Live Through This

Give Up Giving Up

How to fight the self-saboteur in your head.

Illustration by Marjainez

There’s something you really want to do right now. Maybe you’re thinking of performing on open-mike night at a comedy club. Or applying to your dream school. Or submitting your work to a magazine, journal, website, TV show, etc. Or trying a new sport or musical instrument. Or just asking someone out. It’s something you’ve never tried before, and it could get you one step closer to a dream of yours. But, right this minute, you’re already talking yourself out of it.

How do I know this? Because everybody does it. I myself do it all the time—I think of something that sounds like a good idea, and then find a way to sabotage it before I’ve even begun.

Why do we do this to ourselves? And why do we, especially—meaning girls and women—do this to ourselves? This is a sweeping generalization, and of course there are lots of exceptions and nuances, but I have rarely heard a male friend say, “Eh, they probably won’t hire me anyway,” or “I just don’t think I’d be any good at it.” Instead, they tend to try everything, and worry about the consequences later. (I think this is why so many of them ended up with broken arms from jumping their BMX bikes over janky ramps made of found wood and rusty nails.) This isn’t to say that girls don’t engage in risky behavior or make bad decisions, too—but since we were raised in a world that told us not to be too confident or assertive, we tend to second-guess ourselves more than boys, and that makes us say no to a lot of stuff just because we’re scared of failing.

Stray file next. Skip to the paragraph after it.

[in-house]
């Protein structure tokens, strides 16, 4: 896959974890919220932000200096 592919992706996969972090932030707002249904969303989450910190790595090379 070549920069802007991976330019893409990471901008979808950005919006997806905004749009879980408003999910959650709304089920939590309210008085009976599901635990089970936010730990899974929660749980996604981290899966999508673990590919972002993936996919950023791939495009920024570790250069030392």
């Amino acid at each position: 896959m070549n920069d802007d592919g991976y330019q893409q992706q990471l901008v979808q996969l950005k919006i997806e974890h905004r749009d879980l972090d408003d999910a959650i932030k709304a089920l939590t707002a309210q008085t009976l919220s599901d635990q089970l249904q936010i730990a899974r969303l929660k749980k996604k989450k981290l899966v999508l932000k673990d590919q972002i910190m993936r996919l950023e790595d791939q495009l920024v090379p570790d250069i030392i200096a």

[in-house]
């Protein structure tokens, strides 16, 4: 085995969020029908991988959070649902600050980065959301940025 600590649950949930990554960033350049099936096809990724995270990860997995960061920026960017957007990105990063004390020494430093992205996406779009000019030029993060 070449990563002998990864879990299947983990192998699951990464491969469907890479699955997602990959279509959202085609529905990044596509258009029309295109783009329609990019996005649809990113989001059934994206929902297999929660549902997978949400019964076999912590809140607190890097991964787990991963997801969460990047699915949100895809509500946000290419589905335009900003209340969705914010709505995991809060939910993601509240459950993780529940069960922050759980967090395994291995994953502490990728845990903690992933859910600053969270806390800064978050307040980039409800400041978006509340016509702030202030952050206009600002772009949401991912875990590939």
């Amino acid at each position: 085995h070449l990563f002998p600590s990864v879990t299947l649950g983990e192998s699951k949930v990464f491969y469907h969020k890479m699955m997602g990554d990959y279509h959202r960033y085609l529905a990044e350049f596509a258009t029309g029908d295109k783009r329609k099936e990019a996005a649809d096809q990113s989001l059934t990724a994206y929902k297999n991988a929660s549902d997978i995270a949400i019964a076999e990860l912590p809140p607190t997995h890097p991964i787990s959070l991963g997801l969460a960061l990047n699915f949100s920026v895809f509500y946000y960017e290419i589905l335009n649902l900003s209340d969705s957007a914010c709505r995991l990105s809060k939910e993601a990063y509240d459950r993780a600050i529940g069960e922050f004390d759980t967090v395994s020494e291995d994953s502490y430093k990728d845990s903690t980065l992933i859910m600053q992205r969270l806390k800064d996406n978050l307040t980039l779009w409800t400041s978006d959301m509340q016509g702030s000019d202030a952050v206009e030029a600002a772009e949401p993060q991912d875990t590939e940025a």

It really sucks, because over time, when you’ve said it over and over a million times, no becomes your default. You REALLY want to learn how to skateboard, but you tell yourself you won’t be any good at it. Or you want to learn how to play guitar, but your first thought is how embarrassing it will be if you mess up a chord progression. Sure, if you talk yourself out of trying something, you are guaranteed not to fail at that thing—but failure is where all the learning occurs! That’s the secret to getting good at almost anything: you stink at first, but you don’t care—you keep doing it because you enjoy it (or you know you will enjoy it once you’ve gotten better at it). And then, after you’ve practiced doing it for a while, you get much, much better. Maybe you get great. You can’t get there, though, if you don’t give yourself room to fail at the outset.

There are, of course, plenty of times when it’s a good idea to say no–you probably don’t want to go to a club for the first time without friends, or try to drive stick shift without some practice in an empty parking lot. But when it comes to dyeing your hair or taking an improv class or learning how to sew, why are you denying yourself a chance to really shine? And how do you learn to say yes?

You can, in fact, retrain your brain to focus on the positive sides of trying something—you know, like This is a thing that I want, that might make me really happy—instead of sabotaging yourself with negative thoughts. Self-sabotage involves a lot of self-talk (“What’s the point, everyone will just think I’m lame”); you need to counter that with a new kind of self-talk that’s about how great you are (“Oh man, it’s gonna be so cool when I can shred on that guitar”).